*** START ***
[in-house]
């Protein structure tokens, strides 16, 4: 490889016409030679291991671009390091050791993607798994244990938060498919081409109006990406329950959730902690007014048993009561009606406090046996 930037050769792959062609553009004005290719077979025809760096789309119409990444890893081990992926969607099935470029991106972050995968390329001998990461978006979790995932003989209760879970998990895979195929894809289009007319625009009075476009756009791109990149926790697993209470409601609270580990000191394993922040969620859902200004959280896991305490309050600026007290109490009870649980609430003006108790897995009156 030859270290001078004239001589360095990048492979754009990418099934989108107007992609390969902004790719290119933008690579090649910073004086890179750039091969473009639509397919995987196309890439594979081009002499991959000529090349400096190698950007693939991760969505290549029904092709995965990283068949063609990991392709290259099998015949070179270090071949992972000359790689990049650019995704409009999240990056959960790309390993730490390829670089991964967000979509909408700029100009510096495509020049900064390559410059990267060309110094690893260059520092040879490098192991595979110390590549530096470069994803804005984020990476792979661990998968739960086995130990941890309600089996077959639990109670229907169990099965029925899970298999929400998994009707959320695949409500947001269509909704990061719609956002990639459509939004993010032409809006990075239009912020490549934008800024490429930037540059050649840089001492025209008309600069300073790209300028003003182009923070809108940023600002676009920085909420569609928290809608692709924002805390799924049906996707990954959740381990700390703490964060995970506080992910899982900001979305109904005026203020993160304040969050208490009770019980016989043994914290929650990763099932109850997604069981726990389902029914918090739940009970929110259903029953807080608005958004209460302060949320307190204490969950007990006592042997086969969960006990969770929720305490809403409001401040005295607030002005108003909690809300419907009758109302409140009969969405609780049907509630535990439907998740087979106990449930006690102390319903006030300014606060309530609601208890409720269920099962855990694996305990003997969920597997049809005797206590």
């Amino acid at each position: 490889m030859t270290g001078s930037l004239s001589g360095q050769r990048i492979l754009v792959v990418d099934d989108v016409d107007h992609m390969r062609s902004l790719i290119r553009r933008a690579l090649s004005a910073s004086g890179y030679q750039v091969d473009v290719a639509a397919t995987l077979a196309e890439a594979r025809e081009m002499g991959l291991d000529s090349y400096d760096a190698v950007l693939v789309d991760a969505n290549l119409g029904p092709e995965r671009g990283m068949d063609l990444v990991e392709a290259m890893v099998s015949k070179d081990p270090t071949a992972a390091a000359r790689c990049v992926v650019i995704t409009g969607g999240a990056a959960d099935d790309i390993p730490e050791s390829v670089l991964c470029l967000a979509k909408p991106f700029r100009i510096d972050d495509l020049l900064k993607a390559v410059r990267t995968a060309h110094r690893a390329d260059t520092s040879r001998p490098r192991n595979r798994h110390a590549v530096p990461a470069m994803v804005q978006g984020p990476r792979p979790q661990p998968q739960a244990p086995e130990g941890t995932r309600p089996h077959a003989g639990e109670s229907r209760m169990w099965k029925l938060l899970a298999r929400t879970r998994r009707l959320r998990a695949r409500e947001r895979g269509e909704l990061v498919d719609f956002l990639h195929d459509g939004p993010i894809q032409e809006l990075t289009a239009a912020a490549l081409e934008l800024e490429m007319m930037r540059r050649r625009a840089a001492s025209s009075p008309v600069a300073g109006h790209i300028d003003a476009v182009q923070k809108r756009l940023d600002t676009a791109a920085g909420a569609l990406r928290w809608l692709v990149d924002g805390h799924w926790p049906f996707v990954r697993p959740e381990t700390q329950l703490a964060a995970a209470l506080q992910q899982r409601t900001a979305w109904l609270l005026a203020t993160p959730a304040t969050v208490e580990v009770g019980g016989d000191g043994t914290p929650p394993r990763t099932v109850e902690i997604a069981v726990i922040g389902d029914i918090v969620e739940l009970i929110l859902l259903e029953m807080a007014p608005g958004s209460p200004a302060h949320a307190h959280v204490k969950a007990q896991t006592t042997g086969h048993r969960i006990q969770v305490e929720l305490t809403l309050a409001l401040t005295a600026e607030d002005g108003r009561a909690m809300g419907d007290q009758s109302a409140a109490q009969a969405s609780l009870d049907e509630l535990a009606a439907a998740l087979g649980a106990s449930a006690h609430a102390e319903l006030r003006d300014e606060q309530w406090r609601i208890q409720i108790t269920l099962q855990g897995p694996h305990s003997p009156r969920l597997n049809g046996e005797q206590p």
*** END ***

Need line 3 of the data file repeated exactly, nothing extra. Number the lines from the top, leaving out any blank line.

């Amino acid at each position: 490889m030859t270290g001078s930037l004239s001589g360095q050769r990048i492979l754009v792959v990418d099934d989108v016409d107007h992609m390969r062609s902004l790719i290119r553009r933008a690579l090649s004005a910073s004086g890179y030679q750039v091969d473009v290719a639509a397919t995987l077979a196309e890439a594979r025809e081009m002499g991959l291991d000529s090349y400096d760096a190698v950007l693939v789309d991760a969505n290549l119409g029904p092709e995965r671009g990283m068949d063609l990444v990991e392709a290259m890893v099998s015949k070179d081990p270090t071949a992972a390091a000359r790689c990049v992926v650019i995704t409009g969607g999240a990056a959960d099935d790309i390993p730490e050791s390829v670089l991964c470029l967000a979509k909408p991106f700029r100009i510096d972050d495509l020049l900064k993607a390559v410059r990267t995968a060309h110094r690893a390329d260059t520092s040879r001998p490098r192991n595979r798994h110390a590549v530096p990461a470069m994803v804005q978006g984020p990476r792979p979790q661990p998968q739960a244990p086995e130990g941890t995932r309600p089996h077959a003989g639990e109670s229907r209760m169990w099965k029925l938060l899970a298999r929400t879970r998994r009707l959320r998990a695949r409500e947001r895979g269509e909704l990061v498919d719609f956002l990639h195929d459509g939004p993010i894809q032409e809006l990075t289009a239009a912020a490549l081409e934008l800024e490429m007319m930037r540059r050649r625009a840089a001492s025209s009075p008309v600069a300073g109006h790209i300028d003003a476009v182009q923070k809108r756009l940023d600002t676009a791109a920085g909420a569609l990406r928290w809608l692709v990149d924002g805390h799924w926790p049906f996707v990954r697993p959740e381990t700390q329950l703490a964060a995970a209470l506080q992910q899982r409601t900001a979305w109904l609270l005026a203020t993160p959730a304040t969050v208490e580990v009770g019980g016989d000191g043994t914290p929650p394993r990763t099932v109850e902690i997604a069981v726990i922040g389902d029914i918090v969620e739940l009970i929110l859902l259903e029953m807080a007014p608005g958004s209460p200004a302060h949320a307190h959280v204490k969950a007990q896991t006592t042997g086969h048993r969960i006990q969770v305490e929720l305490t809403l309050a409001l401040t005295a600026e607030d002005g108003r009561a909690m809300g419907d007290q009758s109302a409140a109490q009969a969405s609780l009870d049907e509630l535990a009606a439907a998740l087979g649980a106990s449930a006690h609430a102390e319903l006030r003006d300014e606060q309530w406090r609601i208890q409720i108790t269920l099962q855990g897995p694996h305990s003997p009156r969920l597997n049809g046996e005797q206590p």